Greetings from Germany
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0 # The Film Wall 2009-03-26 07:16
i do't know more about it.but google can do anything.it can change algo on a specific time,we can not know but we can think about it.if it is true then it is a bad news for bloggers... :s :s :s
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0 # Brian 2009-03-26 09:07
One cannot reasonably expect to publish content in an open format and prevent that content from being scraped. That's all there is to it, really. At least Google reciprocates in this fashion by allowing their results to be scraped and stripped of ads. It's all for the greater good of the open internet in my opinion. Copyright and the Internet Protocol were never intended to cross paths, and now that they do it's a sloppy mismatch.
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0 # Jacek 2009-03-26 10:14
Well it depends how far will these changes go. If it is ony one more line for phrases of more than 5 words - then I dont think it will influence SEO or any other points of view too much.

The problem may be wider - the recent changes that we have been noticing for the past few months (first advert on Google home page, brands favoring, websites promoting for logged users) prove that Google is constantly improving / changing its algorithms, now in a delicate way, but may eventually make more drastic changes that will be experienced by the whole SEO industry.
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0 # Jerry 2009-03-26 10:25
Well, as long as websites are prosecuted for stealing other peoples content (they are being closed down here).... I reckon it might be interesting to see someone sueing Google for copyright violation.
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0 # Nick Stamoulis 2009-03-30 11:42
I think a longer snippet will be ok as long as it doesn't jeopardize how the search results impact user experience.
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0 # Earn Money Online 2009-07-23 10:53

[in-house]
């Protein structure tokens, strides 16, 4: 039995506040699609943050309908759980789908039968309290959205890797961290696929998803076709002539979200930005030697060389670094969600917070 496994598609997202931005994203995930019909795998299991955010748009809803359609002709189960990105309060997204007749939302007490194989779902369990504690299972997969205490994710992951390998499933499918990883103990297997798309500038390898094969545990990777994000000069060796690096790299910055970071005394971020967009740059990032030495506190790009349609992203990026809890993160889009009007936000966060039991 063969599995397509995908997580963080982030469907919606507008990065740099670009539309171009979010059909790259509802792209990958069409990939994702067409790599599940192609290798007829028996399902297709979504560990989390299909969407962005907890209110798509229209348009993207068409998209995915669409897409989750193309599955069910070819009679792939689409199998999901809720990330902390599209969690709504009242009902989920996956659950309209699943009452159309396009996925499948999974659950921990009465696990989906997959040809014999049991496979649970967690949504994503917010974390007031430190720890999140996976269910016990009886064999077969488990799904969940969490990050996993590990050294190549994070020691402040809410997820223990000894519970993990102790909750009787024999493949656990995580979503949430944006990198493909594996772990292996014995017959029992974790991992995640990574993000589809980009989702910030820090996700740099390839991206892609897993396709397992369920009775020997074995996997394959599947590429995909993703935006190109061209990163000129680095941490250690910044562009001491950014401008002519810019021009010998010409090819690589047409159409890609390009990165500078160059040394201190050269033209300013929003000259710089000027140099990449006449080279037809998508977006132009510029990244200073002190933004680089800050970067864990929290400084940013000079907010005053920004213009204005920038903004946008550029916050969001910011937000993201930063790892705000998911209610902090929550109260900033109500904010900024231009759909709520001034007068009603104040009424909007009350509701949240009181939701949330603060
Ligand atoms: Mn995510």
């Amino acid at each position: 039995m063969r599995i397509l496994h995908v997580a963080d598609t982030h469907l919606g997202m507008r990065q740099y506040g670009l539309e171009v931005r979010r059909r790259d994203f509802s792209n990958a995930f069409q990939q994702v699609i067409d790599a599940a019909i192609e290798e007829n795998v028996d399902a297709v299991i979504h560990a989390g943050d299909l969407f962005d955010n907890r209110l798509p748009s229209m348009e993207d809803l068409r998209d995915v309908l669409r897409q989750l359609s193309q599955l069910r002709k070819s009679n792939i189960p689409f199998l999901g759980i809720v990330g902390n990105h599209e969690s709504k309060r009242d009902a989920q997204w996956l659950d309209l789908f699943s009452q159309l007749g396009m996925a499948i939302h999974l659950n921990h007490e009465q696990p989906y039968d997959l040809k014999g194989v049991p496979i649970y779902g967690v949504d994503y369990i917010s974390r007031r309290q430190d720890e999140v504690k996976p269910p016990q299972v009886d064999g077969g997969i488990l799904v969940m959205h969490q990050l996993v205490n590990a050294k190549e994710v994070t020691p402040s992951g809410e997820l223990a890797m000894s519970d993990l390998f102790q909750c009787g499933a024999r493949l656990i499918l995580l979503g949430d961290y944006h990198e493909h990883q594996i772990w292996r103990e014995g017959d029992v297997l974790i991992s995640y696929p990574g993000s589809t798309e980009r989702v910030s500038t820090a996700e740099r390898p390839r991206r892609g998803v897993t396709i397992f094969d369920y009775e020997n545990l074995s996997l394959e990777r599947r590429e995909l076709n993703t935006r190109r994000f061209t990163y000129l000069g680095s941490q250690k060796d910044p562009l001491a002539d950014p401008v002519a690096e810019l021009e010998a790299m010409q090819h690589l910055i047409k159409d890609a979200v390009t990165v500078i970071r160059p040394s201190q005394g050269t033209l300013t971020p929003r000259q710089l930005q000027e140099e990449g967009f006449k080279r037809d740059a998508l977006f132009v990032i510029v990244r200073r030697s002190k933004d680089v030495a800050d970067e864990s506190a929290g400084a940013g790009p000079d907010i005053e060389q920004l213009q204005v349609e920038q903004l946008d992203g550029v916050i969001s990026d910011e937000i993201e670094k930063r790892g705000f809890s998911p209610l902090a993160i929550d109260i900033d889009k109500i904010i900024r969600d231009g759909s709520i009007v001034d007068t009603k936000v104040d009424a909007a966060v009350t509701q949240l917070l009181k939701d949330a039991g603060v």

I don't think Google is trying to hijack your content, but rather display it in a manner that viewers that are trying to search it up, are able to pull which is the best for their search.
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0 # get backlinks 2009-10-15 03:20
I think Google has it about right as far as the length of the snippet, I do wish there was a way to tell it what you what the snippet to be.
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0 # sedum plants 2009-10-15 04:24
Google needs to chill and let people decide more about it.
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0 # Diane 2010-03-23 18:18
It's getting more cluttered day by day. The constant changes must be confusing for people less experienced on the web. At least they're not using huge colours and images yet. Oh wait, that'll be the news, video and images results they add in too!

The pure google results looked so much more minimalist - which at the time was their success. Now it seems clutter and multi-dimnesional results are important. That time line thing that lists tweets or blogs is most bizarre.

As long as the results improve. Geo- has been off for months and there's some scummy sites in the lists.